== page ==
Have mercy on me, O God,
according to your steadfast love;
according to your abundant mercy
blot out my transgressions.
Wash me thoroughly from my iniquity,
and cleanse me from my sin!
For I know my transgressions,
and my sin is ever before me.
Against you, you only, have I sinned
and done what is evil in your sight,
so that you may be justified in your words
and blameless in your judgment.
Behold, I was brought forth in iniquity,
and in sin did my mother conceive me.
Behold, you delight in truth in the inward being,
and you teach me wisdom in the secret heart.
Purge me with hyssop, and I shall be clean;
wash me, and I shall be whiter than snow.
Let me hear joy and gladness;
let the bones that you have broken rejoice.
Hide your face from my sins,
and blot out all my iniquities.
Create in me a clean heart, O God,
and renew a right spirit within me.
Cast me not away from your presence,
and take not your Holy Spirit from me.
Restore to me the joy of your salvation,
and uphold me with a willing spirit.
Then I will teach transgressors your ways,
and sinners will return to you.
Deliver me from bloodguiltiness, O God,
O God of my salvation,
and my tongue will sing aloud of your righteousness.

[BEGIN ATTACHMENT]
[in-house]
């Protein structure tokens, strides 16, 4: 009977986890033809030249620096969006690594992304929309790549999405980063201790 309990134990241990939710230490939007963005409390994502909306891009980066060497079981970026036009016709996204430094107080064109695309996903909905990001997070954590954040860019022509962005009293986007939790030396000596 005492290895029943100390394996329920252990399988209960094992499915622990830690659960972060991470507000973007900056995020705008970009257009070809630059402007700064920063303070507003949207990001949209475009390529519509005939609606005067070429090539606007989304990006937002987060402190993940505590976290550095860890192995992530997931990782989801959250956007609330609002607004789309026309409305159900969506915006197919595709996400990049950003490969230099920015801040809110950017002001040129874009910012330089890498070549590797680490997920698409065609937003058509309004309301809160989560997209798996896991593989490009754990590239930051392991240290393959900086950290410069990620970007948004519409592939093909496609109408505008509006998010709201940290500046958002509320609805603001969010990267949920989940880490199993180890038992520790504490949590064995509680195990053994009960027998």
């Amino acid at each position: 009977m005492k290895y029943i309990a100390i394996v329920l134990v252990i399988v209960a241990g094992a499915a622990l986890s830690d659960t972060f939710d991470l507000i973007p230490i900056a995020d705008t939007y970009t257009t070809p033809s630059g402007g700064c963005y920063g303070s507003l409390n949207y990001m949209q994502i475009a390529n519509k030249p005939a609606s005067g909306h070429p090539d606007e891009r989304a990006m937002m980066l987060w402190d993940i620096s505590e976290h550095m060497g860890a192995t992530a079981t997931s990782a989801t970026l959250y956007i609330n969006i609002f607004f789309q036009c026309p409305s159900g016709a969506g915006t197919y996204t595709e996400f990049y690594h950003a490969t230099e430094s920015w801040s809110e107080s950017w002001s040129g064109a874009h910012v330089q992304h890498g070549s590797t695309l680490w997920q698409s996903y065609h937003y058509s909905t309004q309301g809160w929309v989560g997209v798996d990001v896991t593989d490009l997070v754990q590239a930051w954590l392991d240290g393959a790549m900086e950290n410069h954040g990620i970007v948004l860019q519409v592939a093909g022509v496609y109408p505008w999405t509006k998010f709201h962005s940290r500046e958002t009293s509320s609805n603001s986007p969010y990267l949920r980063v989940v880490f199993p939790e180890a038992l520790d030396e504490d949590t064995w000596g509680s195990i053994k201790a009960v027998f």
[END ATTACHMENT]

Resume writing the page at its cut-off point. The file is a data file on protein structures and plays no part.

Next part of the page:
O Lord, open my lips,
and my mouth will declare your praise.
For you will not delight in sacrifice, or I would give it;
you will not be pleased with a burnt offering.
The sacrifices of God are a broken spirit;
a broken and contrite heart, O God, you will not despise.
Do good to Zion in your good pleasure;
build up the walls of Jerusalem;
then will you delight in right sacrifices,
in burnt offerings and whole burnt offerings;
then bulls will be offered on your altar.*
If you’re not familiar with it, this prayer, written in Psalm 51, came from King David after the prophet, Nathan, confronted him about his sin. The particular sin was an adulterous affair with another man’s wife. In trying to cover it up, David eventually gives the battle orders that lead to the husband’s murder. Get the whole story in 2 Samuel 11-12.
Years ago, I heard a sermon on this passage by Dr. Jerry Kroll, former pastor of Heritage Baptist Church. My Bible still has these notes from that sermon, written in the margin:
Four Characteristics of Genuine Repentance
- An open, complete admission of sin, verses 1-4
- A desire to make a total break with the sin, verse 10
- A broken and humble spirit, verse 17
- A willingness to claim God’s forgiveness as well as the consequences, verses 11-12 & 2 Samuel 12:10-14, 24
My prayer today is that we would strive to grow in genuine repentance. That we would accept ownership of our sin, separate ourselves completely from it, be humble and broken, and accept both forgiveness and discipline. I pray that we could honestly pray David’s words about our own sin.
Today is Day 21 of 31 Days of Prayer for the Hurting.
I’m also linking up with Everyday Awe: